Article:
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cular Manner indebted; from whom I have Serm. III. received Obligations much greater than my Expectations, and only not so great as their enlarged Souls and generous Inclinations to do me Good.-Some, of whom almost every one speaks well ; and few or none can speak so well as they deserve. It is a Pleasure even to be obliged to Persons of their Turn, who give liberally, and upbraid not ; a Pleasure only not so affecting as that (which is beyond my Abilities) of obliging

them.

: Injuries I do not remember, that I have received any from any of this Place : And for whatever Kindnesses you have done me, may God reward you sevenfold into your Bosom. And I do not question but he will reward you: For they were designed to cherish and countenance Worth and Learning ; though bestowed on me. My Relation to you, as a Pastor and Teacher, is now upon the Point of expiring ; but there is one. Relation, which will always sublist, and that is, of your affectionate and sincere Well-wisher: Whatever Distance of Place may be between us, I shall rejoice to hear of any Good that befals you, and be heartily forry for any Disaster that affects

you.

Serm.III you. My Prayers, my best Wishes (alas !

what can I fay or do more ?) shall always be yours : For I am still yours fincerely in all good and Christian Offices.

Finally, Farewel, my Brethren ; To God's Grace I commend you. May he grant you everlasting Welfare, and as much Health and Prosperity, as are consistent with your everlasting Welfare ! May your Souls, while you live, improve in every Christian Grace ; and when ye die, may they be presented without a Spot before the Throne of Grace ! May God protect you by his Power, guide you with his Counsel through the several Stages of Life, and after that receive you into Glory!

SERMON

The Nature and Duration of future

Punishments considered ; and the Goodness of God fully vindicated; as to that Article against the principal Objections of some late Writers.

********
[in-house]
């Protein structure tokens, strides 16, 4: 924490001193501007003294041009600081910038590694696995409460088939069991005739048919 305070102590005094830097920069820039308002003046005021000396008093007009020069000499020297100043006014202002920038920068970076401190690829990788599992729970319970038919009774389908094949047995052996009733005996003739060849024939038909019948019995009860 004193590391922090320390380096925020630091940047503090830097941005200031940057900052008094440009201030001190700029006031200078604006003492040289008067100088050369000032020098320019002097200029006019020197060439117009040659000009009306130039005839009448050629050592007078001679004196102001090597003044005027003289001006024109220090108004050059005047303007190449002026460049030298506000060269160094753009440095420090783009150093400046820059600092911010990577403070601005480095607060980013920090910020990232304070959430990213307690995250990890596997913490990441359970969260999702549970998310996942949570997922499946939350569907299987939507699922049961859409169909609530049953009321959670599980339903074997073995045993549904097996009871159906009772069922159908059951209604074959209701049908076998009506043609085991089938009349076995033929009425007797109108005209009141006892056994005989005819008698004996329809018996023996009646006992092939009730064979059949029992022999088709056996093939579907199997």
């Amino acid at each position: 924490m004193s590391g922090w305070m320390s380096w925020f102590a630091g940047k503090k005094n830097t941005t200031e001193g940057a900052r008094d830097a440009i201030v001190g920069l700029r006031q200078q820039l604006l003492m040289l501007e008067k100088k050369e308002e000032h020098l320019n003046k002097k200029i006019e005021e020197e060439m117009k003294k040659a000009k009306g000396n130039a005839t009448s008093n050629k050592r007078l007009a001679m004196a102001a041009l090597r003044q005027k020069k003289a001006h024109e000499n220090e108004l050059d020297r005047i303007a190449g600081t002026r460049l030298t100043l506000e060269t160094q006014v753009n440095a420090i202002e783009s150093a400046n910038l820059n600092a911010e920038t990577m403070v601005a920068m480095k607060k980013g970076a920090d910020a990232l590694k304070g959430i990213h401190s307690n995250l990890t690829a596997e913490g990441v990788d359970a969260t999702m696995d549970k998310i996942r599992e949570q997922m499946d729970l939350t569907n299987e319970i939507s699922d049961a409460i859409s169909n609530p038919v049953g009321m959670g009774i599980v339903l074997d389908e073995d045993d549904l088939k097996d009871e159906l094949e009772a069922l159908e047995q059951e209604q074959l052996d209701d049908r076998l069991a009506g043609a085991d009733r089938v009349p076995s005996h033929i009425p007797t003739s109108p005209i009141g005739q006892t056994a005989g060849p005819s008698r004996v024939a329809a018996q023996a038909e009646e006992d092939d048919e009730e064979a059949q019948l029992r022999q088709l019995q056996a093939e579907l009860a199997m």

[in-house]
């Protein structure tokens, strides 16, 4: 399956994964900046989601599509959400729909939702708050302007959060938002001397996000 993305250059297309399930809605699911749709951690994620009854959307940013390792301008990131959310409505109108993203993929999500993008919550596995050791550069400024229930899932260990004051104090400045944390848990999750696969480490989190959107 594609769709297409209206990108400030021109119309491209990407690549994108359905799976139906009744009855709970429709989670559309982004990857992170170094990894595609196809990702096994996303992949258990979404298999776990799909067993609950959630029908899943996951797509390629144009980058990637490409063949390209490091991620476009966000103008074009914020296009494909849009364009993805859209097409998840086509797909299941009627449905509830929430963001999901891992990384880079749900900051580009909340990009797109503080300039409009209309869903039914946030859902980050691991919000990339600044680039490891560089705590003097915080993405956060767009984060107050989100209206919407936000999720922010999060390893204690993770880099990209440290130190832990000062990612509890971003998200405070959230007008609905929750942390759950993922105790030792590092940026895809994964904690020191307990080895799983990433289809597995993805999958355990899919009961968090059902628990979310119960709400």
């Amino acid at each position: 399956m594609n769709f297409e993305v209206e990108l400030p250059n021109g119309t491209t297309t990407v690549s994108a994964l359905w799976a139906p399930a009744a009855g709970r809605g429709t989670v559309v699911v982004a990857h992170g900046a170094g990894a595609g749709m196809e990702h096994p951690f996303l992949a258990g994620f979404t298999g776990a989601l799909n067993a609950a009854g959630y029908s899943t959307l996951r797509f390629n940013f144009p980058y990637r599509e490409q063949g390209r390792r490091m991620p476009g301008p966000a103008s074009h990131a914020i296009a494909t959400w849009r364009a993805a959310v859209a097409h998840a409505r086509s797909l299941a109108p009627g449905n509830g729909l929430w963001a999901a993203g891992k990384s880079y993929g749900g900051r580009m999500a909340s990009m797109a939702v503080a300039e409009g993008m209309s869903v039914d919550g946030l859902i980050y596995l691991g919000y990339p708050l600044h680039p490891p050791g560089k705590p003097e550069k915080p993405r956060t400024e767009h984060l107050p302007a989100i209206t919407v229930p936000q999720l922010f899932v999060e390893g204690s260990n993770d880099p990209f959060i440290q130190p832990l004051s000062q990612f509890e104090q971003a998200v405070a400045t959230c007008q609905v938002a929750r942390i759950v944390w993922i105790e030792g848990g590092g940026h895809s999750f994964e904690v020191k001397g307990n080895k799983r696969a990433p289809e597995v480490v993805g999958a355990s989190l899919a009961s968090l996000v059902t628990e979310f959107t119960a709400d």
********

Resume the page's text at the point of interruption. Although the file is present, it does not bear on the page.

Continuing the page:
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MATTHEW XXVI. 24.
It had been good for that Man, if he had

not been born.

T HESE Words are spoken of Ju-Serm.IV. · das Iscariot, but they are applica-ward

ble to every unrelenting Criminal ; and the Sense of them is, Whoever lives abandoned; and dies impenitent, shall find his Miseries in the whole Extent of his Being to over balance the Enjoyments he has had so far, that it had been happy for him not to have been at all ; it being better not to be at all, than to be fo miserable as he

Serm.IV. shall be :: Or, in other words, Non-Exif

tence, though not a Blessing in itself, is so, comparatively with the Torments which he shall endure.

This is the plain express authentic Declaration of no less a Person, than our blefsed Saviour; and it seems to overthrow the Opinion of Origen, who imagined, that the Damned should be admitted to everlasting Happiness after a determined Period of Woe. For then it could not have been faid with any Truth, that the Sum of their Miseries should exceed their Pleasures ; since an eternal Happiness would outweigh any finite Torments. Non-existence would not have been, in the true Estimate of

Things, a Bleffing to those, who were certain of an exceeding and everlasting Weight of Glory. It would be good for that Man to be born, who should some Time or other be happy for ever.

In the Prosecution of this Subject I propose,

It, To consider the Duration of future ' Punishments :

Ildly, To set forth the Nature of them :
IIIdly, To make some practical Inferences.

As · As to the I/, viz. The Duration of fu- Serm.IV. ture Punishments. · When God Tall set forth, before the united Allembly of Men and Angels, the Harmony and Consistency of his Providence, from the first Birth of Time to it's last Pe. riod; it is to be humbly hoped, that mer. ciful Abatements will be made for unavoidable Temptations, to which Men have been cxpofed by their Situation in Life'; for the Want of a regular and virtuous Education, &C. And perhaps some: Part of what is called moral Evil, maybe, in the Eye of him, who knoweth zubereof we are made, nothing but natural Evil; ás owing to the Aative Impetuosity of Some Men's original Complexions, and to the unactive Coldness of other Men's natural Tempers, which, whether tbey could wholly get the better of, God only knows. It may be likewife prefumed, that the Number of the Damned will bear no more Proportion to that of the Blessed throughout the whole Creation, tban a Workhouse.or a Prison does to the whole Extent of a large Kingdom. : But whatever gracious Allowances may be made; it is an express Scripture Doctrine, that the Wicked fhall go away into everlastVOL. II.

ing

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